Eventually, LaVar goes back to his normal behavior, and isn’t thrilled when Cleveland shows up to the aforementioned car competition, with his own dubious entry, cranking up the…Melissa Etheridge? “Check out my grill,” he enthused, “George Foreman! Plugged it into the battery. Hit a couple of rabbits on my way here, ate ‘em. Don’t feel well. What is tetanus?”

Gus also had an entry of sorts, which garnered some praise, but for his last out-there joke, guest star David Lynch went out as weirdly as he came in. “I don’t have hydraulics,” he explained. “Those were ghosts in there!” Alrighty then!

Cleveland had some moves of his own, as his car might have been a little on the geeky side, but had some sick bouncing moves, which he created for the comp, including the “Christina Hendricks is late for the bus”-move. (I’d like to see that one for real!) Cleveland ultimately ends up concussing himself, along with one of the female models, who a guy pinches on the butt with an amusingly cartoonish “Boing!” sound.

The incident ultimately brings the two closer together as LaVar rushed him to the hospital and mans the room by his side as he recovered. Though he’s clearly softened on Cleveland a bit, which made for some nice closure for the characters in what might be the final season; he wasn’t above still punching him in the face when he said something stupid! “Shut up, fool!” Funny stuff.

More of a mixed bag was the secondary plot line with Rallo and Cleveland Junior, who high-jack a cherry picker from a construction site and use it to do good deeds throughout their neighborhood, where the kids mistake it for a “magical giraffe.” I liked Rallo’s explanation as to how he was able to start the machinery up: “Every boy under the age of seven knows everything about trucks and dinosaurs. Then we forget it all when we discover ‘Star Wars’ and later, boobies.” True that.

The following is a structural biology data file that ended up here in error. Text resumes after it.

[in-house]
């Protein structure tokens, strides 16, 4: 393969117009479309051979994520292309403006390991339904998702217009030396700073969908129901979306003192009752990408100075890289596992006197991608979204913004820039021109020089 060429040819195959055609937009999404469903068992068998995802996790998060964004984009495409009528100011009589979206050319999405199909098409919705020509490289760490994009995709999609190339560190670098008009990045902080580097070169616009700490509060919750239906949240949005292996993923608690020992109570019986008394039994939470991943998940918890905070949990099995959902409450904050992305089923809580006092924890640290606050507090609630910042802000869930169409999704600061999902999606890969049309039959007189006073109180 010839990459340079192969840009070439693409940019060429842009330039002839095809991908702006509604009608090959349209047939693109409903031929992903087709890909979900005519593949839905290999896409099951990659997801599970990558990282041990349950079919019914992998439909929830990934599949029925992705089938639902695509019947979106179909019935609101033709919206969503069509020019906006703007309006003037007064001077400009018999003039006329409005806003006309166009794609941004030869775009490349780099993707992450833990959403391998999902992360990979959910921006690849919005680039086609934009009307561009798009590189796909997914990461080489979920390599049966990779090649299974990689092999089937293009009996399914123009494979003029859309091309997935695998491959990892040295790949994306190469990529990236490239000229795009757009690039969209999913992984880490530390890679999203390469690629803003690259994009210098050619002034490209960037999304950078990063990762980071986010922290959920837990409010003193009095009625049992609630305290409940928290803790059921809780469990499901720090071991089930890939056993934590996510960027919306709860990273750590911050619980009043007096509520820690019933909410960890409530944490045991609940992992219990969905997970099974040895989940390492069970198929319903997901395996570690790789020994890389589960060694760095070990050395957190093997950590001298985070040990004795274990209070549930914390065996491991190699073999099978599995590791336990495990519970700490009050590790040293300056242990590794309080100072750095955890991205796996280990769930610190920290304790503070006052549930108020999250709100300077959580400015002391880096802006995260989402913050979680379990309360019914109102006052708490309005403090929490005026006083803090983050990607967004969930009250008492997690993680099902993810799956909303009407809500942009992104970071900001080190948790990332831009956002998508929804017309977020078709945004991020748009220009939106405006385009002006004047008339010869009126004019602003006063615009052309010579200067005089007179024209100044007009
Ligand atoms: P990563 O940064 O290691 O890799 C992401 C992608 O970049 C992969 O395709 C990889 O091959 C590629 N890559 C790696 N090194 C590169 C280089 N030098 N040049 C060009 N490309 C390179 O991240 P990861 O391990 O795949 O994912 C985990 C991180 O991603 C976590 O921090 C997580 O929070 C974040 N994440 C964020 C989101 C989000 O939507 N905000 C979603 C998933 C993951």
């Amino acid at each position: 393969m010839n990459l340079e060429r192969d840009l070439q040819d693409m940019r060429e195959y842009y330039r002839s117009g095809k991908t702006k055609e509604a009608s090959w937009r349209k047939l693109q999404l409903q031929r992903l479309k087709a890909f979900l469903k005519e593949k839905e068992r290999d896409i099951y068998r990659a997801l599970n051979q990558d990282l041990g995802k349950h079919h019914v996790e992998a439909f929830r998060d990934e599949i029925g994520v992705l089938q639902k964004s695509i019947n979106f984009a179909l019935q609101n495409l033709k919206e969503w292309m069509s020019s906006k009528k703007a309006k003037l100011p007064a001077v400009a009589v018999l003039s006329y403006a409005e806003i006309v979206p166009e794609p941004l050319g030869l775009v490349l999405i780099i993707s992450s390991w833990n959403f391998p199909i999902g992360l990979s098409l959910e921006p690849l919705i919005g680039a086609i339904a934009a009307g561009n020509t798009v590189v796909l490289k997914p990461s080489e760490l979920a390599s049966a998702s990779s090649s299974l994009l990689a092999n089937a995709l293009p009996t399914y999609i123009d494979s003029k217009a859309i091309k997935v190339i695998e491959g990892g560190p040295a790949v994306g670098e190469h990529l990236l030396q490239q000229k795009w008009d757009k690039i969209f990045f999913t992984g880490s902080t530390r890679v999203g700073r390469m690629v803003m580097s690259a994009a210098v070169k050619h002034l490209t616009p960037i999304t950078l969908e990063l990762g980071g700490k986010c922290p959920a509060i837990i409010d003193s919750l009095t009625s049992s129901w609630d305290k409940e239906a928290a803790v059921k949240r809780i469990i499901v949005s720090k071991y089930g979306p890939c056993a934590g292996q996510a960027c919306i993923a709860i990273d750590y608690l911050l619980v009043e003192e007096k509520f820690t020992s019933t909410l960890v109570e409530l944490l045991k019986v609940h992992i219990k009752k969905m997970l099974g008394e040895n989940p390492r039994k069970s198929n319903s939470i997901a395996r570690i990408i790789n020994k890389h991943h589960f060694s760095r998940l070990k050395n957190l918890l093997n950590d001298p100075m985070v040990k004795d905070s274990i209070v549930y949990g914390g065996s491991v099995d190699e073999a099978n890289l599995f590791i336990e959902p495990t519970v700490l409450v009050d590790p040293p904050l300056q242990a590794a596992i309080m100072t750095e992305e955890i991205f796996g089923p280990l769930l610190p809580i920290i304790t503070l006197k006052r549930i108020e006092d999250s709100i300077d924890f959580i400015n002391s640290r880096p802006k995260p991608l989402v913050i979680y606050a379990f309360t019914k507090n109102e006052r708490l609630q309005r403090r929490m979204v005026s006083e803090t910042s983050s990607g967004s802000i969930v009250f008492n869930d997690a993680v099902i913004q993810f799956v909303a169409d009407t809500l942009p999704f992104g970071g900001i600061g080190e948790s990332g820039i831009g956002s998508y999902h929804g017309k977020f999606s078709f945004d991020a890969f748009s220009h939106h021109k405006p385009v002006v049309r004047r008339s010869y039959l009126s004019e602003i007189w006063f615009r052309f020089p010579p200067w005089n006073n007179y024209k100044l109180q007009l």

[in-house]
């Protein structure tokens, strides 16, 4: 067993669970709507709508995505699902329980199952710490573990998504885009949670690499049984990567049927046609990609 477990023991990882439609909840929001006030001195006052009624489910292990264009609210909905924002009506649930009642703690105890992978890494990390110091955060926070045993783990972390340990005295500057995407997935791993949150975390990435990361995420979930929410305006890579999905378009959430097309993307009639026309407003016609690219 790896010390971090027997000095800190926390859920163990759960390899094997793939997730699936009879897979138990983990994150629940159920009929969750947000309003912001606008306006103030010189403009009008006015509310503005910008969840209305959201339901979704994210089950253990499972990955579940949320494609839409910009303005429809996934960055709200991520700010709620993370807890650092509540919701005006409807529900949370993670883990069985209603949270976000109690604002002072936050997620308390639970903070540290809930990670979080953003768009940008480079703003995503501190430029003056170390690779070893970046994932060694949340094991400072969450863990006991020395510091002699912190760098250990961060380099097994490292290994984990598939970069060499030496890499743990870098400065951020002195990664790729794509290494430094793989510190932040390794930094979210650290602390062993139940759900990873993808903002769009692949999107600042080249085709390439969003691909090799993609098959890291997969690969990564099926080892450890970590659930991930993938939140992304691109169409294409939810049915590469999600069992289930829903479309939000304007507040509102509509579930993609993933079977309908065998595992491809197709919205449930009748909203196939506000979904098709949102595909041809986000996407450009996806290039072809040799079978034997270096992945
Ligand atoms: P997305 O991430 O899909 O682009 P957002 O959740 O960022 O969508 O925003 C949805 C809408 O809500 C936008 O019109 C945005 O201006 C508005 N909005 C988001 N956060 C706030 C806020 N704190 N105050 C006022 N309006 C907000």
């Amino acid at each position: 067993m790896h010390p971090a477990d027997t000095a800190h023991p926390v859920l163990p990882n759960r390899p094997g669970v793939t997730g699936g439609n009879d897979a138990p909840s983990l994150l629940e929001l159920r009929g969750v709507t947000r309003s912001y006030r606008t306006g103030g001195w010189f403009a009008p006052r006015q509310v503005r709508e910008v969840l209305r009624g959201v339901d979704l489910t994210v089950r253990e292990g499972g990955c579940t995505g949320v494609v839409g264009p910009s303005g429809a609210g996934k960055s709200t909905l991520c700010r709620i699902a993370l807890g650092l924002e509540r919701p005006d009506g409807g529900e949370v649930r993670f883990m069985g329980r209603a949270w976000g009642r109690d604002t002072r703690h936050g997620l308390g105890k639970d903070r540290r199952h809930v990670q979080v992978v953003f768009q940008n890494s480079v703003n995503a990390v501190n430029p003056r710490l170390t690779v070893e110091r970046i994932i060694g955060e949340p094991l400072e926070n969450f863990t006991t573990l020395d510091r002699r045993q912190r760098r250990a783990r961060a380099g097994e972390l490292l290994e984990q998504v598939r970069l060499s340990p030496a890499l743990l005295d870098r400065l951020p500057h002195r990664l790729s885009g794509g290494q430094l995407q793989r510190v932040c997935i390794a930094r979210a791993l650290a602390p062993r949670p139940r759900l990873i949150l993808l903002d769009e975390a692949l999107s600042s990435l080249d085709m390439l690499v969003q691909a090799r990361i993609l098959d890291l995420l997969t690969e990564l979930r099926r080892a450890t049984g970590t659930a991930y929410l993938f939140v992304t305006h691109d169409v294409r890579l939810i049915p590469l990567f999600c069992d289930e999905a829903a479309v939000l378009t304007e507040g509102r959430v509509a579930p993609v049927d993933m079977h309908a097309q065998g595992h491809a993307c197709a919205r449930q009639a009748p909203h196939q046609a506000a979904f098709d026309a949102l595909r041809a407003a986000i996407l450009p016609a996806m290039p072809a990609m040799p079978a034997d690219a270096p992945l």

I also liked the “scaredy-cat” subtitles with CJ and the cat in a tree, the bit with the teddy bear (“I’m back! For revenge! I’m kidding. I’ve been in Heaven. It’s beautiful!”), and the part where the kids link arms in solidarity to save the picker when the construction guys come after it, planning on selling it for scrap and then the kids burst into the “Grinch Who Stole Christmas”-song. “What happens if we crush the kids?” asks one worker. “PR nightmare for two weeks, then America returns to watching ‘The Voice’.” says the other, hilariously. Nice button at the end, too, when the kid falls off the picker to his death and Rallo and CJ walk away sheepishly.

So, some nice moments here and there. Yes, the B-story with Rallo and CJ was a bit slight, but the stuff with Cleveland and his dad was great and I loved LaVar’s nutty dialogue. It was also nice to see Cleveland get some much-needed closure with his oft-standoffish dad. I also always get a kick out of Dr. Fist, aka “Breaking Bad”-star Bryan Cranston. (Check here for my review of show number two.)

What did you think of “The Cleveland Show”? Did you prefer LaVar and Cleveland’s antics or Rallo and CJ’s? How about the car show stuff? (I thought the announcer was pretty funny.) Sound off in the comments!